By Jeremy Craig
James Doherty is working to find better ways to treat those addicted to drugs.
A graduate student in the laboratory of Kyle Frantz, associate professor of neuroscience, Doherty spends his days working at the university’s lab facilities in Kell Hall to model adolescent drug use in rats, specifically opiates like morphine and heroin.
“What we’re trying to figure out is whether there are long-term consequences of using drugs during the adolescent period,” Doherty said.
Interestingly, the most significant finding of the lab’s work is that it seems that rats which start taking drugs during adolescents might be resistant to some of the long-term effects of drugs, compared to initiation during adulthood.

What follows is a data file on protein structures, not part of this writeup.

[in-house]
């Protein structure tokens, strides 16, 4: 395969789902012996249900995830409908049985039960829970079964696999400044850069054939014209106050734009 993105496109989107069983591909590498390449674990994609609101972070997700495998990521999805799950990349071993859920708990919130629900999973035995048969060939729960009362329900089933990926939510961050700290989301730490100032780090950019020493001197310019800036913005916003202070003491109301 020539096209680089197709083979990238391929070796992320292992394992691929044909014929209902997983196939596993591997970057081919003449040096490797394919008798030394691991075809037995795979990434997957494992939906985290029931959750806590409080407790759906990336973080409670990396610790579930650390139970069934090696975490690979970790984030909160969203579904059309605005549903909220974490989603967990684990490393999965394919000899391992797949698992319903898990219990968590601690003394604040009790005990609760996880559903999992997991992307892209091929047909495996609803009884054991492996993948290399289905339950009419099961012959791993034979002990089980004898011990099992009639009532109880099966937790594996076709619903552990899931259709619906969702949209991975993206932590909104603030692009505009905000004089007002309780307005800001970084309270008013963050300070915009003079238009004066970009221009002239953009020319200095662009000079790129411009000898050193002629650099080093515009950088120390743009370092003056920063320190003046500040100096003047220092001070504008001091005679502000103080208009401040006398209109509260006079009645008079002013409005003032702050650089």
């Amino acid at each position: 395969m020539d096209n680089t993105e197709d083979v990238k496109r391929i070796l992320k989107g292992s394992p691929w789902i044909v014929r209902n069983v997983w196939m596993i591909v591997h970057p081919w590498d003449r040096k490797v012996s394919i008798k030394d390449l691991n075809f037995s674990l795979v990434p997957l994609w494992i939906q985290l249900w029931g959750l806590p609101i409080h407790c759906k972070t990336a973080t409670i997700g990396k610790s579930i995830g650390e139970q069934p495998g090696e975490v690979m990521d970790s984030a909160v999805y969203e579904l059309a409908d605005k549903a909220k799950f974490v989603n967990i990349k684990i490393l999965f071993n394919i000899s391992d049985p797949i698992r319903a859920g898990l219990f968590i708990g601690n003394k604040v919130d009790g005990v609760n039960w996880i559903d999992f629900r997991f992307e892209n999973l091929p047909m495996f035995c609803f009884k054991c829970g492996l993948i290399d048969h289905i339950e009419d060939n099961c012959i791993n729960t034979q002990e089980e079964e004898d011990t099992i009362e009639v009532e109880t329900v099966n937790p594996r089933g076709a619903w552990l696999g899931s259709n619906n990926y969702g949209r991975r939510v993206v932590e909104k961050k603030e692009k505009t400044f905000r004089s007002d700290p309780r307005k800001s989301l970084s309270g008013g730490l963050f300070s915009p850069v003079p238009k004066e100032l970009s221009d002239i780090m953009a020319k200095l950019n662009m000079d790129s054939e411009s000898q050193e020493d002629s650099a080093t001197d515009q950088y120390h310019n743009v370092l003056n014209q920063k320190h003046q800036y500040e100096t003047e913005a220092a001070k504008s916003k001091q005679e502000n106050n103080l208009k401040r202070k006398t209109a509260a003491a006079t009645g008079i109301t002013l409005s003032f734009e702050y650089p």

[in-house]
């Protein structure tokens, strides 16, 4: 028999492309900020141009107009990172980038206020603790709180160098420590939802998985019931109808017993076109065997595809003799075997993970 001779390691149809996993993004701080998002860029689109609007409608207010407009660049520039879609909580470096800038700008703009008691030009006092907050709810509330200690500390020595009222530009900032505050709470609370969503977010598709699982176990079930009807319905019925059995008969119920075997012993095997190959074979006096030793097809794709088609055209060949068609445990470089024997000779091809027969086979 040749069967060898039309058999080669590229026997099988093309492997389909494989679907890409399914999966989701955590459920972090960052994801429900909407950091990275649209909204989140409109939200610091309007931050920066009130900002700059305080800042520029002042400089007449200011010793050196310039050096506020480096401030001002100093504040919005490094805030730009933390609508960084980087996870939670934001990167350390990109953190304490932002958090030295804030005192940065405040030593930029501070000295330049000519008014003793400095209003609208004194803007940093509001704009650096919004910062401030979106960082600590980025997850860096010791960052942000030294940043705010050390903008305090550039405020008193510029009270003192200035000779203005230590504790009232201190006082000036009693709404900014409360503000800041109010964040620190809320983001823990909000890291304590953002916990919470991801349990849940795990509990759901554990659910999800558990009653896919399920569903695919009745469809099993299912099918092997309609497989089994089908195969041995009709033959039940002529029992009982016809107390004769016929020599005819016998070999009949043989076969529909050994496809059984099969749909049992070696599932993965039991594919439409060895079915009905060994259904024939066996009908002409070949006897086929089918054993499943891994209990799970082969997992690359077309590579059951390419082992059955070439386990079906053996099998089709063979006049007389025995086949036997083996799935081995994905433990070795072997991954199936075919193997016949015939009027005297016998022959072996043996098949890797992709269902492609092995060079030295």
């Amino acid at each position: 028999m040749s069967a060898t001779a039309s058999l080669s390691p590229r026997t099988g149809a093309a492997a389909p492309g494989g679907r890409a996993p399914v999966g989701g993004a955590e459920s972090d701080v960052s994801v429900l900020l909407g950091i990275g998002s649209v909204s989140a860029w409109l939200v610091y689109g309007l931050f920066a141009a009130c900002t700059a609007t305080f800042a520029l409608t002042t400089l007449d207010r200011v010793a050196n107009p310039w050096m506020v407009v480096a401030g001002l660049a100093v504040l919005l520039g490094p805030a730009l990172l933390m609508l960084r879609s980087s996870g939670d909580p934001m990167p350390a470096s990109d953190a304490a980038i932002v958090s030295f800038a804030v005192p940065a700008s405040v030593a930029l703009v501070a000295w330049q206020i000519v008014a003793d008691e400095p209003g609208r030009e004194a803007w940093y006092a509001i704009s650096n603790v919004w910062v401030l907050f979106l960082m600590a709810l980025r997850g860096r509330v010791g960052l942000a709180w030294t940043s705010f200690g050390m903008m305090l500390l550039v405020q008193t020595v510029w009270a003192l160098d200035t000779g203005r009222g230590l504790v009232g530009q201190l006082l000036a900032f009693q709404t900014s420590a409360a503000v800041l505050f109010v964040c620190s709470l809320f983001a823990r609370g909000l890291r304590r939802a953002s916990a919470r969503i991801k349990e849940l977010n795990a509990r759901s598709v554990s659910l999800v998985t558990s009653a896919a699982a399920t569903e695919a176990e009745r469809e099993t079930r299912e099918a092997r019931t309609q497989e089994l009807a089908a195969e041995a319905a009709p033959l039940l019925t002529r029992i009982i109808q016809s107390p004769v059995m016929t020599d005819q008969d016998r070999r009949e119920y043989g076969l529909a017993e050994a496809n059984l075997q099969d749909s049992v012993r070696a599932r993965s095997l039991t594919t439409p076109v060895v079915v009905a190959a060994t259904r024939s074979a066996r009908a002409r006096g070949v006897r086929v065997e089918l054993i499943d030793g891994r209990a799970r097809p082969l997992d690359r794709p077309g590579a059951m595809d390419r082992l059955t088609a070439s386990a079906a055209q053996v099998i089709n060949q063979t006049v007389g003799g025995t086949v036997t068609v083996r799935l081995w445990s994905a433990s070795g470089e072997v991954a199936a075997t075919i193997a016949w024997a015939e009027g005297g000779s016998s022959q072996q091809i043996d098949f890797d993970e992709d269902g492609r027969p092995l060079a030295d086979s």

“It is possible that in our rat model, the adolescent rat brain may offer some sort of neuroprotection against future relapse,” he said.
While lab work consumes much of his time — so much that he can spend up to 10 hours in the lab, arriving and leaving in the dark — he finds time to get out of the windowless lab and into the sun.
Doherty is an avid cyclist, riding his bike from his home in Little Five Points to work and sometimes from his home to Stone Mountain and back, and swims using the Student Recreation Center, not to mention playing in team sports.
This training has led him to compete in his first triathlon last year, an experience which tested his endurance.
“You stand on the shore on a lake with all of those other people, and think ‘what am I doing?’” he said. “But once you get past the first little bit of swimming, and you get on your own, it’s really just about challenging yourself.”